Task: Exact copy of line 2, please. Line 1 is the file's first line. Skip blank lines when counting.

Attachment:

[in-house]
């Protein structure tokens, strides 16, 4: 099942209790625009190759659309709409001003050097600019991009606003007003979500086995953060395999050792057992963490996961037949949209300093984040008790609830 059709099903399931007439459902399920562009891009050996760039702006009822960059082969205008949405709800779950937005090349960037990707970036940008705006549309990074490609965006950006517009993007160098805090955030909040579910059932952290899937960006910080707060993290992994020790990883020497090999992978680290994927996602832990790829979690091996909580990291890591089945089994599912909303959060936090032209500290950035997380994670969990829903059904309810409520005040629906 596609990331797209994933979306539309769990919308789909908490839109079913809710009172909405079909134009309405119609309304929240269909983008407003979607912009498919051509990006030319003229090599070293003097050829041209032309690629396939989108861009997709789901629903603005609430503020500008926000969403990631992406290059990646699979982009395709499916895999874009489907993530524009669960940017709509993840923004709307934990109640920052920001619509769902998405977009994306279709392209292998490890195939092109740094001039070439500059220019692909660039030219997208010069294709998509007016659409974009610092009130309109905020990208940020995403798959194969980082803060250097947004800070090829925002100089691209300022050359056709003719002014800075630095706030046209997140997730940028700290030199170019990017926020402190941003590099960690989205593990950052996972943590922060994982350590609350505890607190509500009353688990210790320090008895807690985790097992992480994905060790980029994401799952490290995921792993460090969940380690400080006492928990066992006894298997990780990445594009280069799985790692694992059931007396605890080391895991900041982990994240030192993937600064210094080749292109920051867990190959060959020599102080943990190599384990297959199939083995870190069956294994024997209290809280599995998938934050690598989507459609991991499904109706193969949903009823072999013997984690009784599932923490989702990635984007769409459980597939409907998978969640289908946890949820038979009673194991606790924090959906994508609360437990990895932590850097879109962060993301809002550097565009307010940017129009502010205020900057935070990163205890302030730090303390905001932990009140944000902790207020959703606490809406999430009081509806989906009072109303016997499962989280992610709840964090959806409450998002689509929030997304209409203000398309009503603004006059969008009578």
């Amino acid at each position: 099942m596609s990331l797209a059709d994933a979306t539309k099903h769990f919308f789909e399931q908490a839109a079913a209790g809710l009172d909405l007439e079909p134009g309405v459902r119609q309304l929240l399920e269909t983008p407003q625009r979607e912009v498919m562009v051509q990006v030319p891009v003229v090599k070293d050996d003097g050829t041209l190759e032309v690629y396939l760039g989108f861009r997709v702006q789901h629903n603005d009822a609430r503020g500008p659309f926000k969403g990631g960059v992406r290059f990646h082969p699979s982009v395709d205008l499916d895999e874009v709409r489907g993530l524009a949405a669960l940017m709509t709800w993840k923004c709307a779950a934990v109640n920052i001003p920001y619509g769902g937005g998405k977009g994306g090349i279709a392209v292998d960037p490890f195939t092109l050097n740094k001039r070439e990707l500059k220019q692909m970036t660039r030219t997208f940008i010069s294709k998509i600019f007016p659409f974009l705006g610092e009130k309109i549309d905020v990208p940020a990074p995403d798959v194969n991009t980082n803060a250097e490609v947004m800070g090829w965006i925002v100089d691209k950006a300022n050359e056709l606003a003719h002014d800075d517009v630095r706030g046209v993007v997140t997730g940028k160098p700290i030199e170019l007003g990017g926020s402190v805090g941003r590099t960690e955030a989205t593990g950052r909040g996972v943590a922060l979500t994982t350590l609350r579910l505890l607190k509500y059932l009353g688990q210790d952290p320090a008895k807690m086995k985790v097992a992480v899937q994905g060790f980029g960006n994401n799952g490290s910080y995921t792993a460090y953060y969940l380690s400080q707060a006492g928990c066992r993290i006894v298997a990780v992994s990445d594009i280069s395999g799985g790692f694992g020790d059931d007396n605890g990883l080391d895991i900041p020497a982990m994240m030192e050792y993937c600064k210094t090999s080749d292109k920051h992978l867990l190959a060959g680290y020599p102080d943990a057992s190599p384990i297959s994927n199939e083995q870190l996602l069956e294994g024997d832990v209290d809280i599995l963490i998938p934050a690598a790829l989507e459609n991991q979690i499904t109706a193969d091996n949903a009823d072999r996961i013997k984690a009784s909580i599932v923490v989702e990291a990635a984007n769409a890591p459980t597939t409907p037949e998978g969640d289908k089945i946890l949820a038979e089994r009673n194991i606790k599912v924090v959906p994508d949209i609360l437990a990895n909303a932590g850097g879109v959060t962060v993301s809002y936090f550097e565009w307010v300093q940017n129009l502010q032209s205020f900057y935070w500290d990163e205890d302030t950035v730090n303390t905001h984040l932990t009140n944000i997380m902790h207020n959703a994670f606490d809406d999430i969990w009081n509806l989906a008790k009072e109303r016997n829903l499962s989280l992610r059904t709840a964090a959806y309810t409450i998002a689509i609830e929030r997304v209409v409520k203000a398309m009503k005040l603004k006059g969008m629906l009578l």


């Protein structure tokens, strides 16, 4: 099942209790625009190759659309709409001003050097600019991009606003007003979500086995953060395999050792057992963490996961037949949209300093984040008790609830 059709099903399931007439459902399920562009891009050996760039702006009822960059082969205008949405709800779950937005090349960037990707970036940008705006549309990074490609965006950006517009993007160098805090955030909040579910059932952290899937960006910080707060993290992994020790990883020497090999992978680290994927996602832990790829979690091996909580990291890591089945089994599912909303959060936090032209500290950035997380994670969990829903059904309810409520005040629906 596609990331797209994933979306539309769990919308789909908490839109079913809710009172909405079909134009309405119609309304929240269909983008407003979607912009498919051509990006030319003229090599070293003097050829041209032309690629396939989108861009997709789901629903603005609430503020500008926000969403990631992406290059990646699979982009395709499916895999874009489907993530524009669960940017709509993840923004709307934990109640920052920001619509769902998405977009994306279709392209292998490890195939092109740094001039070439500059220019692909660039030219997208010069294709998509007016659409974009610092009130309109905020990208940020995403798959194969980082803060250097947004800070090829925002100089691209300022050359056709003719002014800075630095706030046209997140997730940028700290030199170019990017926020402190941003590099960690989205593990950052996972943590922060994982350590609350505890607190509500009353688990210790320090008895807690985790097992992480994905060790980029994401799952490290995921792993460090969940380690400080006492928990066992006894298997990780990445594009280069799985790692694992059931007396605890080391895991900041982990994240030192993937600064210094080749292109920051867990190959060959020599102080943990190599384990297959199939083995870190069956294994024997209290809280599995998938934050690598989507459609991991499904109706193969949903009823072999013997984690009784599932923490989702990635984007769409459980597939409907998978969640289908946890949820038979009673194991606790924090959906994508609360437990990895932590850097879109962060993301809002550097565009307010940017129009502010205020900057935070990163205890302030730090303390905001932990009140944000902790207020959703606490809406999430009081509806989906009072109303016997499962989280992610709840964090959806409450998002689509929030997304209409203000398309009503603004006059969008009578």